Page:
Accordingly, it is an object of the invention to provide an improved method of interconnecting first and second material plies each of which has one side coated with a thermoplastic material which comprises folding over a marginal edge portion of the uncoated side of the first ply to form a pocket along the edge, folding a strip having a thermoplastic on each face lengthwise and inserting it into the pocket, applying a marginal portion of the thermoplastically coated face of the second ply over the folded-over marginal edge portion of the first ply, heating the thermoplastic material between the folded-over portion of the first ply and the marginal portion of the second ply and between the folded-over portion of the strip, and thereafter pressing the heated portions together to bond them together.
A further object of the invention is to provide an apparatus for facilitating the formation of an interconnection between plies of material which have a thermoplastic coating on one side.
A further object of the invention is to provide an apparatus for effecting the bonding of two plies of material together which is simple in design, rugged in construction and economical to manufacture.
For an understanding of the principles of the invention, reference is made to the following description of a typical embodiment thereof as illustrated in the accompanying drawings.
In the Drawings:
FIG. 1 is a simplified top perspective view showing the mutual position of the elements to be connected to each other and the folder, the heating nozzles and the pressure rollers;
FIG. 2 is a side view of the folder supported by a hinged structure; and
FIG. 3 is a sectional view of the material plies and the plastic strip which are to be connected to each other.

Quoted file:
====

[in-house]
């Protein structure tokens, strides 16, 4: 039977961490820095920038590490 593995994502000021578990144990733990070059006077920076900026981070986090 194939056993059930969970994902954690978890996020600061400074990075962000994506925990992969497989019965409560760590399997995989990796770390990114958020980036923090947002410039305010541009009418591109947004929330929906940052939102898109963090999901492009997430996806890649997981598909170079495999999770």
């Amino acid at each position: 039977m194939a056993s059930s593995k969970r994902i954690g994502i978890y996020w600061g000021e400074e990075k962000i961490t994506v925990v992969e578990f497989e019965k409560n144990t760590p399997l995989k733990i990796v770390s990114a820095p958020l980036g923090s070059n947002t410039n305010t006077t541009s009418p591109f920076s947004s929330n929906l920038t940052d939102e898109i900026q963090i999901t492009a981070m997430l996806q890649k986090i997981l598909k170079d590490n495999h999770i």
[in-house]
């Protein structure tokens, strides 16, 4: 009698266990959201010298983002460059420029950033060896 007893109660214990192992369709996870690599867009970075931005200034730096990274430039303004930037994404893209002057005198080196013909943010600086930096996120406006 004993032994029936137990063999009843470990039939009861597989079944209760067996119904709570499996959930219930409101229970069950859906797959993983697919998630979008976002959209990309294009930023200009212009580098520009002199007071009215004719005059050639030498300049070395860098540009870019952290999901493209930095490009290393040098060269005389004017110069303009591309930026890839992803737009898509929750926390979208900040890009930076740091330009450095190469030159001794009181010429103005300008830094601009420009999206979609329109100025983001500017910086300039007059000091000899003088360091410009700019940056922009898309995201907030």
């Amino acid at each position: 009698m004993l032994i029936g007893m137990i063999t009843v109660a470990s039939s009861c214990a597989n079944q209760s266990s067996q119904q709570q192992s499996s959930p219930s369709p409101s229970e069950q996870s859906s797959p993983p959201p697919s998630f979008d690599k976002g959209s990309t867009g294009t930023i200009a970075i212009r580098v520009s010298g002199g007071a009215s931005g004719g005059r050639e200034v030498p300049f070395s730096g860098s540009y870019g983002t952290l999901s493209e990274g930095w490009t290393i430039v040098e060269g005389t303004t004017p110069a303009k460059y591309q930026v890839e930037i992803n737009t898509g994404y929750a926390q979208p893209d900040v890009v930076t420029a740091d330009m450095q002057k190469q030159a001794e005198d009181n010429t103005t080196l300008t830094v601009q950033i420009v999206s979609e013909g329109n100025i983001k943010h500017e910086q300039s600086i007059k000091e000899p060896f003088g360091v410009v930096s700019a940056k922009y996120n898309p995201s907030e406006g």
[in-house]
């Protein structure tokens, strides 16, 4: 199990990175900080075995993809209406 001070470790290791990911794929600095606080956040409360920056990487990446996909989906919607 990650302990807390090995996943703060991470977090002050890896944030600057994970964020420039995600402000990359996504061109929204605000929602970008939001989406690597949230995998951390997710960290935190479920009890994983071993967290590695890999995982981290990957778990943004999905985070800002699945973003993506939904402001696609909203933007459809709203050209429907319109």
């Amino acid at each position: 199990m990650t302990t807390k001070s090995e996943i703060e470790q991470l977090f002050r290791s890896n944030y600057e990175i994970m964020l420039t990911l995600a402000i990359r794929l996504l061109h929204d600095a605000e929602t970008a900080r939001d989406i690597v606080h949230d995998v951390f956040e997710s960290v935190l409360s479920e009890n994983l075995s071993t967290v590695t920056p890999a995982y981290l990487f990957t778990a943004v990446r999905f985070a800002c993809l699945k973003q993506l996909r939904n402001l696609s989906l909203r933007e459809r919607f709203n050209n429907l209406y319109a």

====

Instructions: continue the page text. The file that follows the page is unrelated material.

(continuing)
Referring to the drawings, in particular, the invention embodied therein comprises a method of interconnecting a first ply of material 1 which is coated on one side, for example, its underside, with a second ply of material which is coated on one side, for example, its underside. With the method of the invention, a marginal edge portion of the uncoated side of the first ply 1 is folded over upon itself to form a pocket along this edge. The back of the folded-over edge is designated 15. A strip 3 of the thermoplastic material or material having a thermoplastic coating on each face is folded lengthwise and inserted into the pocket. The marginal edge portion of the second ply 2 is positioned so that its coated face engages over the folded-over marginal edge portion of the first ply. Heat is applied to the thermoplastic material, preferably by a nozzle 22 and a nozzle 23 which effects directing air between the portions of the folded-over strip 3 and between the second ply and the folded-over portion of the first ply so as to heat the thermoplastic material to a thermoplastic condition as the plies with the strip are fed between pressing rollers 24 and 25 which are rotated to aid in the feeding thereof.
Each of the two material plies 1 and 2 to be connected to each other is unilaterally coated with a layer of thermoplastic material. The supporting tissue of the plies may be made of synthetic or natural fiber threads of any weave (linen, twill, etc.). The coating may have been produced by any prior art method, and comprises a polyurethane, polyvinylchloride, or other thermoplastic. A coating strip 3 of plastic or a coating of plastic for connecting materials 1 and 2 together should be of the same, or a very similar, thermoplastic material as the coating. In the present example, a plastic strip is provided which is coated on one of its sides with an adhesive capable of being reactivated by heating, to obtain a better bond to the substrate tissue.
To effect the hot or heat-sealing, any of the prior art methods can be used in practice. However, in the inventive method, a hot-wedge and hot air or hot-gas welding process is to be preferred over the high frequency welding process, because of the smoother and faster operation.
As the auxiliary equipment for folding and guiding the first material ply 1 and the plastic strip 3, a folder generally designated 4 is provided and an edge guide (not shown) for guiding the end edge 5 of second material ply 2.